I’ve written recently about the importance of small news websites to cities, especially during and after natural disasters. These sites, which have proliferated like crazy in the past five years, are filling in some of the holes left by dwindling daily newspapers. The trick, of course, is keeping them afloat.

Well, here’s another approach to funding strong journalism — not publications, per se, but individual writers. It’s called Beacon, and it’s the Adopt-A-Manatee program of the increasingly colorful online news ecosystem.

I first learned about Beacon via an email from a writer and some-time Grist contributor, Josie Garthwaite, who has joined forces with five other journalists to create Climate Confidential, a “micro publication” that publishes weekly stories about the environment and tech. To get the project off the ground, the four were soliciting subscriptions and sponsorships via Beacon — a combination publishing and fundraising platform that’s billed as a sort of “Netflix for news.”

Since its launch in February, Climate Confidential has raised $45,775, according to Beacon. And I’m getting emails almost weekly from other journalists (and groups of journalists) who are launching their own projects on Beacon and asking for help.

There was one from Emma Marris, who is working on a project about wolves in the 21st century, and another from Emily Gertz, who is part of a collective working under the banner of Flux, covering “resilience and weakness in a shifting world.” A quick poke around Beacon turns up Elizabeth Grossman’s investigation of what climate change means for my cheeseburger; Cally Carswell and Sarah Keller’s exploration of what genetics tells us about plants’ and animals’ ability to adapt; and Bob Berwyn’s father-son reporting trip through the Rockies, studying global warming’s impacts on the high country.

Worthy projects, all. And each comes with a convincing Kickstarter-style video appeal, asking me to chip in, and a list of premiums reminiscent of an NPR pledge drive. (Mugs! Photos! Dinner with the author!)

Here’s how Beacon works: I can pick my favorite writer, or micro-publication, or even a general topic such as “climate + environment.” I “subscribe” by paying $5 a month, and get access to not just my favorite writer/ micropub, but everything that’s published on Beacon. The writers set their own fundraising goals and get 70 percent of their monthly subscription money. Half of the remaining money goes into a bonus pools for the writers, and the final 15 percent goes to Beacon to cover overhead.

The key difference between Beacon and crowd-funding sites like Kickstarter and (presently mothballed) Spot.us is that on Beacon, you pay to support the writers, whereas other sites focus on individual projects. So with the latter, writers pitch how cool a story is up front, whereas the Beacon model lets them say, “I am a talented person with a solid track record, ‘subscribe’ to me and I will produce interesting stuff for you.”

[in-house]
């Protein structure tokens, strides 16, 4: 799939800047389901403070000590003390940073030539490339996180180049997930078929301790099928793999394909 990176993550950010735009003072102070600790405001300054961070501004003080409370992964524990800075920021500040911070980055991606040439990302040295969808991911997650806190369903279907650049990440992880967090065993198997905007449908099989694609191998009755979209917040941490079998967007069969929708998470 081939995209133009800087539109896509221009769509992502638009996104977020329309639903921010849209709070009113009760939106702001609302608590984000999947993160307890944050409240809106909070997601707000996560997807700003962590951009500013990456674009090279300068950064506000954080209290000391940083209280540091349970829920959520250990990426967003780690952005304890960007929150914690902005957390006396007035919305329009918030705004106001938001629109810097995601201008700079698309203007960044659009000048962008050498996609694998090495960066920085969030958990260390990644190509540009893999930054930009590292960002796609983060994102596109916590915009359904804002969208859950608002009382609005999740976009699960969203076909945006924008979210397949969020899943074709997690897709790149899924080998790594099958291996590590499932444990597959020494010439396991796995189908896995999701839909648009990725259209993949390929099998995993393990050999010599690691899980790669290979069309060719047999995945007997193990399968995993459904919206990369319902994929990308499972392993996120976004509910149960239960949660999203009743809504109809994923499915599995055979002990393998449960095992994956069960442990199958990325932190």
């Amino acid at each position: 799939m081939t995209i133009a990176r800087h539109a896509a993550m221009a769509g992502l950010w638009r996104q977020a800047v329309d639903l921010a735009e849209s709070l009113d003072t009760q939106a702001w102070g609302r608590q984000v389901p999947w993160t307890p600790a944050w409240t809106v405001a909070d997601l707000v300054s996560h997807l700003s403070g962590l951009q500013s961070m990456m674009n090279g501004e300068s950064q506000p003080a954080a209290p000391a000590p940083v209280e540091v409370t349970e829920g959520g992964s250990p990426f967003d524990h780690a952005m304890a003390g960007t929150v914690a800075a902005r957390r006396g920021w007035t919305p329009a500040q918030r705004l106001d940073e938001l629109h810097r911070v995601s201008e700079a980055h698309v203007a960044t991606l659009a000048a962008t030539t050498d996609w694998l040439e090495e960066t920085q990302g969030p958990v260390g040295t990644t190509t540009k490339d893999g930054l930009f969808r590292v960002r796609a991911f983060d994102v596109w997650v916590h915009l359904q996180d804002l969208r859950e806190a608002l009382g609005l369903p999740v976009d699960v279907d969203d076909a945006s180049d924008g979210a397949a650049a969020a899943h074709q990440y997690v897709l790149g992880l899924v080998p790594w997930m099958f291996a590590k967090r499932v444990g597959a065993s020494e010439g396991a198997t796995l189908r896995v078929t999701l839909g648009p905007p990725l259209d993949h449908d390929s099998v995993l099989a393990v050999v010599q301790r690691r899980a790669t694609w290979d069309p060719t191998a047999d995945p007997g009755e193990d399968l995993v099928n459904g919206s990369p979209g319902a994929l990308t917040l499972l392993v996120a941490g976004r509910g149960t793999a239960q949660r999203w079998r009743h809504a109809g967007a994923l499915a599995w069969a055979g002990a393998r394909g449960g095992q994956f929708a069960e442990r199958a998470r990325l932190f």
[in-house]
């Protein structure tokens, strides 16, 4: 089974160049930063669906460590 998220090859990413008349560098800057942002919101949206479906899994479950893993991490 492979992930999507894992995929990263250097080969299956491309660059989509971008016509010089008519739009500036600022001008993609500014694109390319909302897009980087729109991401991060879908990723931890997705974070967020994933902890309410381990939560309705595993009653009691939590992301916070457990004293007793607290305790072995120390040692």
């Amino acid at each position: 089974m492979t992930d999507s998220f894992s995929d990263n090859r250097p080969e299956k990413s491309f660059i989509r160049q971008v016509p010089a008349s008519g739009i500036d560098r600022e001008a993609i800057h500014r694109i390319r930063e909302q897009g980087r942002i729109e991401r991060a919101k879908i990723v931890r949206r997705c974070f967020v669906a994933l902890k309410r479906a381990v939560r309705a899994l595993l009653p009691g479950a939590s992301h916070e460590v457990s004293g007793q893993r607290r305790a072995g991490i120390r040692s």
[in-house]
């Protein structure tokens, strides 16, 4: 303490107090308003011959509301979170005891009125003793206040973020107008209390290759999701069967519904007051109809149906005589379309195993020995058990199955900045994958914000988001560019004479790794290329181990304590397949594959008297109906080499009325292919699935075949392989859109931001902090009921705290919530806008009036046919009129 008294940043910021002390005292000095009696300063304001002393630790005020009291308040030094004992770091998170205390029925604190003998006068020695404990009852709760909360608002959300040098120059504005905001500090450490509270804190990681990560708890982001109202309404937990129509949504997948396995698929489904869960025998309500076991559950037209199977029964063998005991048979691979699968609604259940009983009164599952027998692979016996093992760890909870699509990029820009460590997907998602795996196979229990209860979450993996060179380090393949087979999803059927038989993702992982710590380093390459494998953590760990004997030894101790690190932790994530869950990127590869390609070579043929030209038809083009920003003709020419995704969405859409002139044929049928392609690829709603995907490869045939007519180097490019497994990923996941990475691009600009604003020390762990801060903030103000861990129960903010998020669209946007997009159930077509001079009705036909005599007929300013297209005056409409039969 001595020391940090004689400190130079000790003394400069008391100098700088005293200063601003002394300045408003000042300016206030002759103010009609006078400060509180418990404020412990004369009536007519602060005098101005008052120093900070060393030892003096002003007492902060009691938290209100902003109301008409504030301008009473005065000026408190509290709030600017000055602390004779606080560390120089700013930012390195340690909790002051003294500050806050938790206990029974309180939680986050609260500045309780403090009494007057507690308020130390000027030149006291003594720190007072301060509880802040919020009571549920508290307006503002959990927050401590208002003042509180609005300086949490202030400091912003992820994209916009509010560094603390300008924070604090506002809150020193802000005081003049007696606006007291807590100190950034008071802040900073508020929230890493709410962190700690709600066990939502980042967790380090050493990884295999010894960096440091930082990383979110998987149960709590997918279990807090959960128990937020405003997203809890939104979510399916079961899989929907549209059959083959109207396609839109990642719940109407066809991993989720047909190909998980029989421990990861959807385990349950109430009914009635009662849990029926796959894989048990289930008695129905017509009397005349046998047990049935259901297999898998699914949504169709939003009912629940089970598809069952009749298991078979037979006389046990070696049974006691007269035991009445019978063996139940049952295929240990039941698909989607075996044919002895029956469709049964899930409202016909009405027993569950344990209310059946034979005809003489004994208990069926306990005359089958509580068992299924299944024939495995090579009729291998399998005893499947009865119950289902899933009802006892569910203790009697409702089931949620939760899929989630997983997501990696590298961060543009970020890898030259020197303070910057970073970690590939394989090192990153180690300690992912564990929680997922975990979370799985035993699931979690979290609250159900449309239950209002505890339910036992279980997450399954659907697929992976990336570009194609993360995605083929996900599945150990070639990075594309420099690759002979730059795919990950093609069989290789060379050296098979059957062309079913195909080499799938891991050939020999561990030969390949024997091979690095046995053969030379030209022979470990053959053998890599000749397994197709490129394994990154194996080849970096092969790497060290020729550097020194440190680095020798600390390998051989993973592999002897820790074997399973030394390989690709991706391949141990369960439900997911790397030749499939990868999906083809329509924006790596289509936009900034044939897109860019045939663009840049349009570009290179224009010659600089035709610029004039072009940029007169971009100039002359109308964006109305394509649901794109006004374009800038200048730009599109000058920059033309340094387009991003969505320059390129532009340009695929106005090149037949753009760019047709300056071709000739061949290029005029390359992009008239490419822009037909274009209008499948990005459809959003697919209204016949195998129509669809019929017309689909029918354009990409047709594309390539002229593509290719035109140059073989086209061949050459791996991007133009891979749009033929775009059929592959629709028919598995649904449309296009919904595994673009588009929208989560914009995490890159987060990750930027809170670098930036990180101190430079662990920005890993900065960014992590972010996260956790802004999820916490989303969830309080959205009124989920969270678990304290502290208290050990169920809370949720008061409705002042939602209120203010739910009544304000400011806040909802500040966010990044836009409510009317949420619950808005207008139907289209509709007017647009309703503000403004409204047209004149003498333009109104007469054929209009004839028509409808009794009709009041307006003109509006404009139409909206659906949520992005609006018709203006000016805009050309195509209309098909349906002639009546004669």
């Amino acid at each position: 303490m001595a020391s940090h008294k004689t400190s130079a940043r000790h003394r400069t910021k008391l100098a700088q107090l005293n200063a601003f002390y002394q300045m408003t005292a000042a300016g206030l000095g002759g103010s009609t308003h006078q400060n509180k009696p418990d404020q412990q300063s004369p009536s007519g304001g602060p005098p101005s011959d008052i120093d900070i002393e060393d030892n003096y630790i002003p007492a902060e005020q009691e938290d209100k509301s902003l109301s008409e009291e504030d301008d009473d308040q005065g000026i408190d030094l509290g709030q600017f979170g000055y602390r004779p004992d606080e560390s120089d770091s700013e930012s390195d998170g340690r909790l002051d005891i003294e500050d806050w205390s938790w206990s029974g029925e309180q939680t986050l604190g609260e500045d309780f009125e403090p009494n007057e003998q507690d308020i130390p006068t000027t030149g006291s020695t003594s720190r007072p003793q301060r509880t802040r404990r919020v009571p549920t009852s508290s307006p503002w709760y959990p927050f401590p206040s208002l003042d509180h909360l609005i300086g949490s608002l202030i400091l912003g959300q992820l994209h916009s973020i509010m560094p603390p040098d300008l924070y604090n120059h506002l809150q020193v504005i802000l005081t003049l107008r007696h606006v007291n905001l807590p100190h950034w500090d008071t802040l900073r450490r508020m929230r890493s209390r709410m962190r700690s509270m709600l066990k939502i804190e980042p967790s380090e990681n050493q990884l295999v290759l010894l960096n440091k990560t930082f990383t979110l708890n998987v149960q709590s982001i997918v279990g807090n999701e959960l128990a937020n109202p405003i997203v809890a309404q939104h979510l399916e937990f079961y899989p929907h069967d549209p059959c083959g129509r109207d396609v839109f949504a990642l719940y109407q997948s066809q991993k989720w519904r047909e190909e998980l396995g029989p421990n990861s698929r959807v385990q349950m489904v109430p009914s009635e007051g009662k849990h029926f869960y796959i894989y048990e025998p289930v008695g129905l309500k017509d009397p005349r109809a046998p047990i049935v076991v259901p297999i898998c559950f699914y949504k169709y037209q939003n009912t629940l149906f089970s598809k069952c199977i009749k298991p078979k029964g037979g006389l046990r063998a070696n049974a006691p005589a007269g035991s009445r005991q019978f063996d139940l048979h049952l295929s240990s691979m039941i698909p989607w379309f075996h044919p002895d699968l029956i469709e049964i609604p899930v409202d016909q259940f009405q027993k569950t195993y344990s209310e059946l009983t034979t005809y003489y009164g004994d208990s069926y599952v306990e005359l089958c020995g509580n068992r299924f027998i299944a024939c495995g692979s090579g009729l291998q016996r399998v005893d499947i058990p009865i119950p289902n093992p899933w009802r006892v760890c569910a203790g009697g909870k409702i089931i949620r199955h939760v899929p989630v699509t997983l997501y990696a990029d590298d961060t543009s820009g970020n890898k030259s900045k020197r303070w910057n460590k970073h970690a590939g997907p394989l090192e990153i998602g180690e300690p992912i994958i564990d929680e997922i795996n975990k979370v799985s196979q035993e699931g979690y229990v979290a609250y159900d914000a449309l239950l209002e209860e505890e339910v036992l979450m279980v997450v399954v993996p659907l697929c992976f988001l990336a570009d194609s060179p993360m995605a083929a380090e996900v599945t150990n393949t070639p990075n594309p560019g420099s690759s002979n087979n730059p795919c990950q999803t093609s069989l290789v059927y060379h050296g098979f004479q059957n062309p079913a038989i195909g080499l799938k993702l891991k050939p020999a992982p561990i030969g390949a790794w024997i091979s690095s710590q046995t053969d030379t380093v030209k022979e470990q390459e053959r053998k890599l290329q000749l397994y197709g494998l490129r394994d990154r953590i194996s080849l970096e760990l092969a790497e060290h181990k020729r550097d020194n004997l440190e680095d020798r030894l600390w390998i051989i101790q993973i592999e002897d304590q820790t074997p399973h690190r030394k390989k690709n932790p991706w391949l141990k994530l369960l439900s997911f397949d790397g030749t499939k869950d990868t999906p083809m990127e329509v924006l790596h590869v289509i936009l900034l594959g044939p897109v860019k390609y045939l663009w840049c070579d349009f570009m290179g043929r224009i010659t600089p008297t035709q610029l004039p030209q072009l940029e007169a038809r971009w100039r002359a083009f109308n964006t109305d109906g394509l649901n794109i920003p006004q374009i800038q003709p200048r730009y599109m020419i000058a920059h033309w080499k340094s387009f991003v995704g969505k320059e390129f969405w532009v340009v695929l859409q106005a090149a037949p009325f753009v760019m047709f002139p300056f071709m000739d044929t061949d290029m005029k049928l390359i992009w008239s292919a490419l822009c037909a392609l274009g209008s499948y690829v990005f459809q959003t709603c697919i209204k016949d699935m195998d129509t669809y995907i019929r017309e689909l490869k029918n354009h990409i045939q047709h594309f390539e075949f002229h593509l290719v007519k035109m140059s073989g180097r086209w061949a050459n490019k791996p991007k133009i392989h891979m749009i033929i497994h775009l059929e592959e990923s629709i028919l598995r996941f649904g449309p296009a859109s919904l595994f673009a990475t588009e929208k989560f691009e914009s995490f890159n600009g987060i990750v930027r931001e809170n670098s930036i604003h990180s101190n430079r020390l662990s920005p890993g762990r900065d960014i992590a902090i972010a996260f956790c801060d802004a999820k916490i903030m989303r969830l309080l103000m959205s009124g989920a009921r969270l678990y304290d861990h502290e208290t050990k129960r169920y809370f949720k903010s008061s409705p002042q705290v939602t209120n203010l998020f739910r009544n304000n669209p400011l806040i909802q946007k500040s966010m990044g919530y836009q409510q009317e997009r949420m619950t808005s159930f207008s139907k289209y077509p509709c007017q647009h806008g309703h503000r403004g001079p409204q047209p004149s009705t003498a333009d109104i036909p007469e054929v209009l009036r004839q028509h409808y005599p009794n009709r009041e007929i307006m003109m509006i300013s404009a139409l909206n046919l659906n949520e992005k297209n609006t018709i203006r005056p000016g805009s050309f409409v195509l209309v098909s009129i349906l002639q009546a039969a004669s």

I like this. I like it because I like journalists (oh right, I am a journalist), and because I want to find creative ways to keep them (us) in work. Magazine and newspaper jobs are hard to come by these days, and making a living as a freelance writer can be bruising. With Beacon, independent journalists might be able to make a decent living without the constant sales and marketing required when pitching stories to publications.

I also like the idea that writers can strike off on their own, using Twitter, Facebook, and now Beacon to take their readers with them. In an age when many publications measure success on “clickability,” this is a chance to put my money into deep-diving reporting and more thoughtful work.

The biggest drawback that I see is the same as the site’s biggest draw: It’s not a publication. Publications and media organizations, lumbering and fickle as they may be, do have some advantages. Editors, for example (yes, I’m one of those too). And libel insurance. I’m a little worried that writers could be hung out to dry if one of their sources or subjects decided to sue over something they wrote — or that they might shy away from more controversial topics for fear of same.

“From the beginning, we’ve said that this is a platform, not a publication,” Beacon’s managing editor, Dan Fletcher, told me. “We’ve been clear with our writers that they lose some of the protections that they would have working with a publication.”

Fletcher acknowledged that the company has some work to do. “Since we launched Beacon back in September, we’ve been focused on, how do we make enough money to make this a viable option? It’s only recently that we’ve cracked that,” he said. The company will address issues such as libel insurance in the next six months, he says.

Meanwhile, it’s clear that Beacon’s founders want the site to be more than just a funding platform. For now, writers are free to sell their Beacon-funded work elsewhere, Fletcher says. But ultimately, he says, “We want Beacon to be a destination.”